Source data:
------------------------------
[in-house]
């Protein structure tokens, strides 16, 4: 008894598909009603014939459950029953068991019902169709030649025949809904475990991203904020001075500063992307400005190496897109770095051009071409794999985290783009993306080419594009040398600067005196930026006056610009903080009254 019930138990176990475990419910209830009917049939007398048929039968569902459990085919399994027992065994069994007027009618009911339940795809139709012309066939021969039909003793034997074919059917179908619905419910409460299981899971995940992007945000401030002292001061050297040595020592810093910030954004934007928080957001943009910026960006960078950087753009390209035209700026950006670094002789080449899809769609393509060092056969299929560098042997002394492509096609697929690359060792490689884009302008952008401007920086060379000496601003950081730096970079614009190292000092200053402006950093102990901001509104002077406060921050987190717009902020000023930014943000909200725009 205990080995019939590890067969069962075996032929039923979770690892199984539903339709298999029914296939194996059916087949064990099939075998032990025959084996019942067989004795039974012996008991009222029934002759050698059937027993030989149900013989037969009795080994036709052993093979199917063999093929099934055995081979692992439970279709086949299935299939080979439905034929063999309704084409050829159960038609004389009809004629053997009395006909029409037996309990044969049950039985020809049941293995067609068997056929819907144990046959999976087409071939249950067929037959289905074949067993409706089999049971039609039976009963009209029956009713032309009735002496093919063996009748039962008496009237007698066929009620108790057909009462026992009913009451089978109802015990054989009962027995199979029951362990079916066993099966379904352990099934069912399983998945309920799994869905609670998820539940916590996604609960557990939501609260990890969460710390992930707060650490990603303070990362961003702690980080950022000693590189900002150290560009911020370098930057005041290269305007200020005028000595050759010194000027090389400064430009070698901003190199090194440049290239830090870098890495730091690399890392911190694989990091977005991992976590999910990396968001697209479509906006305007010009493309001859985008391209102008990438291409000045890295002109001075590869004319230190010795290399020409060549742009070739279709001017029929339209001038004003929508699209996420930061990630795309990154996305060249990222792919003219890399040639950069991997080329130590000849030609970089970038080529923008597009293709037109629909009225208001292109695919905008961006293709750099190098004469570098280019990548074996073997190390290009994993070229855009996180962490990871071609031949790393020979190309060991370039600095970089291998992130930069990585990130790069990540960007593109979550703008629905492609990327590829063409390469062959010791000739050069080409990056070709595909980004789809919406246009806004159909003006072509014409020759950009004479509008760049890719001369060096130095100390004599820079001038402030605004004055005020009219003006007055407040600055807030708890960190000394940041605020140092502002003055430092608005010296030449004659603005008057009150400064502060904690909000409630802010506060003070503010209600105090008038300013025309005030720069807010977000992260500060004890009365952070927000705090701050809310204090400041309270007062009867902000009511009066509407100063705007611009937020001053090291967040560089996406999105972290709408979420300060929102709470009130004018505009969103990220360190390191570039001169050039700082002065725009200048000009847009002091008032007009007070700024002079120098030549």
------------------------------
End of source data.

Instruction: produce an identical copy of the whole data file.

[in-house]
């Protein structure tokens, strides 16, 4: 008894598909009603014939459950029953068991019902169709030649025949809904475990991203904020001075500063992307400005190496897109770095051009071409794999985290783009993306080419594009040398600067005196930026006056610009903080009254 019930138990176990475990419910209830009917049939007398048929039968569902459990085919399994027992065994069994007027009618009911339940795809139709012309066939021969039909003793034997074919059917179908619905419910409460299981899971995940992007945000401030002292001061050297040595020592810093910030954004934007928080957001943009910026960006960078950087753009390209035209700026950006670094002789080449899809769609393509060092056969299929560098042997002394492509096609697929690359060792490689884009302008952008401007920086060379000496601003950081730096970079614009190292000092200053402006950093102990901001509104002077406060921050987190717009902020000023930014943000909200725009 205990080995019939590890067969069962075996032929039923979770690892199984539903339709298999029914296939194996059916087949064990099939075998032990025959084996019942067989004795039974012996008991009222029934002759050698059937027993030989149900013989037969009795080994036709052993093979199917063999093929099934055995081979692992439970279709086949299935299939080979439905034929063999309704084409050829159960038609004389009809004629053997009395006909029409037996309990044969049950039985020809049941293995067609068997056929819907144990046959999976087409071939249950067929037959289905074949067993409706089999049971039609039976009963009209029956009713032309009735002496093919063996009748039962008496009237007698066929009620108790057909009462026992009913009451089978109802015990054989009962027995199979029951362990079916066993099966379904352990099934069912399983998945309920799994869905609670998820539940916590996604609960557990939501609260990890969460710390992930707060650490990603303070990362961003702690980080950022000693590189900002150290560009911020370098930057005041290269305007200020005028000595050759010194000027090389400064430009070698901003190199090194440049290239830090870098890495730091690399890392911190694989990091977005991992976590999910990396968001697209479509906006305007010009493309001859985008391209102008990438291409000045890295002109001075590869004319230190010795290399020409060549742009070739279709001017029929339209001038004003929508699209996420930061990630795309990154996305060249990222792919003219890399040639950069991997080329130590000849030609970089970038080529923008597009293709037109629909009225208001292109695919905008961006293709750099190098004469570098280019990548074996073997190390290009994993070229855009996180962490990871071609031949790393020979190309060991370039600095970089291998992130930069990585990130790069990540960007593109979550703008629905492609990327590829063409390469062959010791000739050069080409990056070709595909980004789809919406246009806004159909003006072509014409020759950009004479509008760049890719001369060096130095100390004599820079001038402030605004004055005020009219003006007055407040600055807030708890960190000394940041605020140092502002003055430092608005010296030449004659603005008057009150400064502060904690909000409630802010506060003070503010209600105090008038300013025309005030720069807010977000992260500060004890009365952070927000705090701050809310204090400041309270007062009867902000009511009066509407100063705007611009937020001053090291967040560089996406999105972290709408979420300060929102709470009130004018505009969103990220360190390191570039001169050039700082002065725009200048000009847009002091008032007009007070700024002079120098030549």